Mariah Carey SUED! This Guy Really DID Write All I Want For Christmas Is You, But…

Mariah Carey’s All I Want For Christmas Is You is one of the most popular Christmas songs of all time. Whether you willingly played the song for your holiday festivities, or if you have ever once entered any store between the months of November and January, you’ve definitely heard it. The song boasts over a billion streams on Spotify, but a new lawsuit alleges the Queen of Christmas should not be the one getting all that revenue!

Mimi, her music co-writer Walter Afanasieff, and Sony Music Group are facing a $20 million dollar lawsuit that claims the credits of the holiday smash hit belong to another party.

Andy Stone, known artistically as Vince Vance and the Valiants, filed a civil lawsuit claiming he is the rightful owner and that Mariah merely “took inspiration” from a song he wrote years prior. He claims that in 1989 he co-wrote and recorded a song of the same name in Nashville. He also recounted that his version of the song received “extensive airplay” during the holiday season of 1993 — just one year before Mariah released her version in 1994.

Has anyone ever heard of All I Want For Christmas Is You sung by Vince Vance and the Valiants? If it got extensive airplay in 1993, surely someone remembers hearing the smash hit before Mariah released it, right? Here’s the thing — you might’ve heard it without even knowing it!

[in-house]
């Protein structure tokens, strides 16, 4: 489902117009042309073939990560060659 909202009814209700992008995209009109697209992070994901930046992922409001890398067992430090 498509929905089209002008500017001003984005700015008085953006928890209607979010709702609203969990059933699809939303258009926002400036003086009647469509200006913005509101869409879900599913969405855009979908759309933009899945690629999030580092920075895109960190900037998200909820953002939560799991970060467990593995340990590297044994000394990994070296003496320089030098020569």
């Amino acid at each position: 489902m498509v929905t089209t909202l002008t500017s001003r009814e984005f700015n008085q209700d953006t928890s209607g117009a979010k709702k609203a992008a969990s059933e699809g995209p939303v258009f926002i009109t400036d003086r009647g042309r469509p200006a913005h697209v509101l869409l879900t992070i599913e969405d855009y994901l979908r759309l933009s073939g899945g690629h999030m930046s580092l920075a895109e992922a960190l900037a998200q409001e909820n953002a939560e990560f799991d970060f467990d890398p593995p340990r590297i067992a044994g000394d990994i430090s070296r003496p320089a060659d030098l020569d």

Listen (below):

Doesn’t sound much like the Merry Christmas album feature we all know and (maybe) love, does it? Yep, the two songs are musically AND lyrically different! So… what’s his deal??

Related: Kanye West Is Being Sued By A PASTOR!

Andy, whose court filings describe him as a “self-employed artist who earns his livelihood in the business of performing, selling and licensing his copyrighted music”, is suing Carey because she “never sought or obtained permission” for the use of the title All I Want for Christmas Is You.

He’s suing because Mariah’s song has the same name as his? There aren’t any other similarities between the two? (Let’s hope he doesn’t have a song called Daylight — in the past decade alone there’s been upwards of a dozen Daylights! Yikes!) Can you even trademark a title like that? And if so did he??

Court documents state that Stone first reached out to Carey’s legal team in April 2021, but the two parties were “unable to come to an agreement”. He then sent a cease and desist letter, alleging that she and her team continued to “exploit” his work.

If his work was being exploited, why didn’t he file a lawsuit when Mariah’s song came out? Why did he wait 28 YEARS — after the song went worldwide and gained over $60 million in royalties — to finally reach out?

At the time of writing this, neither Carey nor her team have responded publicly to the lawsuit. What do YOU think??

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